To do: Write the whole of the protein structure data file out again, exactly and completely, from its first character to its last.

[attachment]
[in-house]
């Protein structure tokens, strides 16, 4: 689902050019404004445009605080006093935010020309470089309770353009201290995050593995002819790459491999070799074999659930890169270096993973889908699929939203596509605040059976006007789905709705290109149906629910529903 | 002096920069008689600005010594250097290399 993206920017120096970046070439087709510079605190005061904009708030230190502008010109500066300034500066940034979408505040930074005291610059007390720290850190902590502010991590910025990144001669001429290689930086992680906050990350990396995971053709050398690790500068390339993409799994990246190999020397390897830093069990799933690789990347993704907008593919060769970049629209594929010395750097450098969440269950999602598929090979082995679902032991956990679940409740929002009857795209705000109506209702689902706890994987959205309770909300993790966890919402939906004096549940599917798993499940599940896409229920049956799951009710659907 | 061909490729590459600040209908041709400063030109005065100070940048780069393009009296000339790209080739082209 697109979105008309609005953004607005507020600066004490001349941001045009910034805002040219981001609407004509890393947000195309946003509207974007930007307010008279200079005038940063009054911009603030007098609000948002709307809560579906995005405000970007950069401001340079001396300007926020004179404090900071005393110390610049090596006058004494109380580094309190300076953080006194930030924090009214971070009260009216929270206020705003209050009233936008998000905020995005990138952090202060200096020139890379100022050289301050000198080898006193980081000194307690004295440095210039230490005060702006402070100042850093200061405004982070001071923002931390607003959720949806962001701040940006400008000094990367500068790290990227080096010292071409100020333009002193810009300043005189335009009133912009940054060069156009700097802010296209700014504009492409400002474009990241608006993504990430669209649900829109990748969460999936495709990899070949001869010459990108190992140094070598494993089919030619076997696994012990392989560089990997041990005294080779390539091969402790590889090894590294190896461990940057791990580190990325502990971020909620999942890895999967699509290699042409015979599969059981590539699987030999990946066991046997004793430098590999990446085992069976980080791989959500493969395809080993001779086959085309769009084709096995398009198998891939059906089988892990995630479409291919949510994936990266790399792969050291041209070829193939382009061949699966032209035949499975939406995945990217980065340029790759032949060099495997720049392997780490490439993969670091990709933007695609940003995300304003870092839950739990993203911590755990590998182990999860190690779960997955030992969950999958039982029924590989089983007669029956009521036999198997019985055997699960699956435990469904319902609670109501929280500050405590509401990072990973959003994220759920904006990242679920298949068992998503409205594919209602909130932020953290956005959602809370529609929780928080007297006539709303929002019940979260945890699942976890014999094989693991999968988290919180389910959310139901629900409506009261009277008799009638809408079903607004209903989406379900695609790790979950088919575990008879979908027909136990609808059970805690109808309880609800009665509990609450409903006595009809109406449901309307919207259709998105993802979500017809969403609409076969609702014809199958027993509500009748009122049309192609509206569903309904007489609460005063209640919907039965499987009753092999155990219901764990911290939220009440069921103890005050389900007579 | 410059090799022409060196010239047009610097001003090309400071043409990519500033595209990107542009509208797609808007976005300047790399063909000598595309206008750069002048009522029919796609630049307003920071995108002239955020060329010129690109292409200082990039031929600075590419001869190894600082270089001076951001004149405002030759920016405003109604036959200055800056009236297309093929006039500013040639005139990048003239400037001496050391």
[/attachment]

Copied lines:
[in-house]
């Protein structure tokens, strides 16, 4: 689902050019404004445009605080006093935010020309470089309770353009201290995050593995002819790459491999070799074999659930890169270096993973889908699929939203596509605040059976006007789905709705290109149906629910529903 | 002096920069008689600005010594250097290399 993206920017120096970046070439087709510079605190005061904009708030230190502008010109500066300034500066940034979408505040930074005291610059007390720290850190902590502010991590910025990144001669001429290689930086992680906050990350990396995971053709050398690790500068390339993409799994990246190999020397390897830093069990799933690789990347993704907008593919060769970049629209594929010395750097450098969440269950999602598929090979082995679902032991956990679940409740929002009857795209705000109506209702689902706890994987959205309770909300993790966890919402939906004096549940599917798993499940599940896409229920049956799951009710659907 | 061909490729590459600040209908041709400063030109005065100070940048780069393009009296000339790209080739082209 697109979105008309609005953004607005507020600066004490001349941001045009910034805002040219981001609407004509890393947000195309946003509207974007930007307010008279200079005038940063009054911009603030007098609000948002709307809560579906995005405000970007950069401001340079001396300007926020004179404090900071005393110390610049090596006058004494109380580094309190300076953080006194930030924090009214971070009260009216929270206020705003209050009233936008998000905020995005990138952090202060200096020139890379100022050289301050000198080898006193980081000194307690004295440095210039230490005060702006402070100042850093200061405004982070001071923002931390607003959720949806962001701040940006400008000094990367500068790290990227080096010292071409100020333009002193810009300043005189335009009133912009940054060069156009700097802010296209700014504009492409400002474009990241608006993504990430669209649900829109990748969460999936495709990899070949001869010459990108190992140094070598494993089919030619076997696994012990392989560089990997041990005294080779390539091969402790590889090894590294190896461990940057791990580190990325502990971020909620999942890895999967699509290699042409015979599969059981590539699987030999990946066991046997004793430098590999990446085992069976980080791989959500493969395809080993001779086959085309769009084709096995398009198998891939059906089988892990995630479409291919949510994936990266790399792969050291041209070829193939382009061949699966032209035949499975939406995945990217980065340029790759032949060099495997720049392997780490490439993969670091990709933007695609940003995300304003870092839950739990993203911590755990590998182990999860190690779960997955030992969950999958039982029924590989089983007669029956009521036999198997019985055997699960699956435990469904319902609670109501929280500050405590509401990072990973959003994220759920904006990242679920298949068992998503409205594919209602909130932020953290956005959602809370529609929780928080007297006539709303929002019940979260945890699942976890014999094989693991999968988290919180389910959310139901629900409506009261009277008799009638809408079903607004209903989406379900695609790790979950088919575990008879979908027909136990609808059970805690109808309880609800009665509990609450409903006595009809109406449901309307919207259709998105993802979500017809969403609409076969609702014809199958027993509500009748009122049309192609509206569903309904007489609460005063209640919907039965499987009753092999155990219901764990911290939220009440069921103890005050389900007579 | 410059090799022409060196010239047009610097001003090309400071043409990519500033595209990107542009509208797609808007976005300047790399063909000598595309206008750069002048009522029919796609630049307003920071995108002239955020060329010129690109292409200082990039031929600075590419001869190894600082270089001076951001004149405002030759920016405003109604036959200055800056009236297309093929006039500013040639005139990048003239400037001496050391």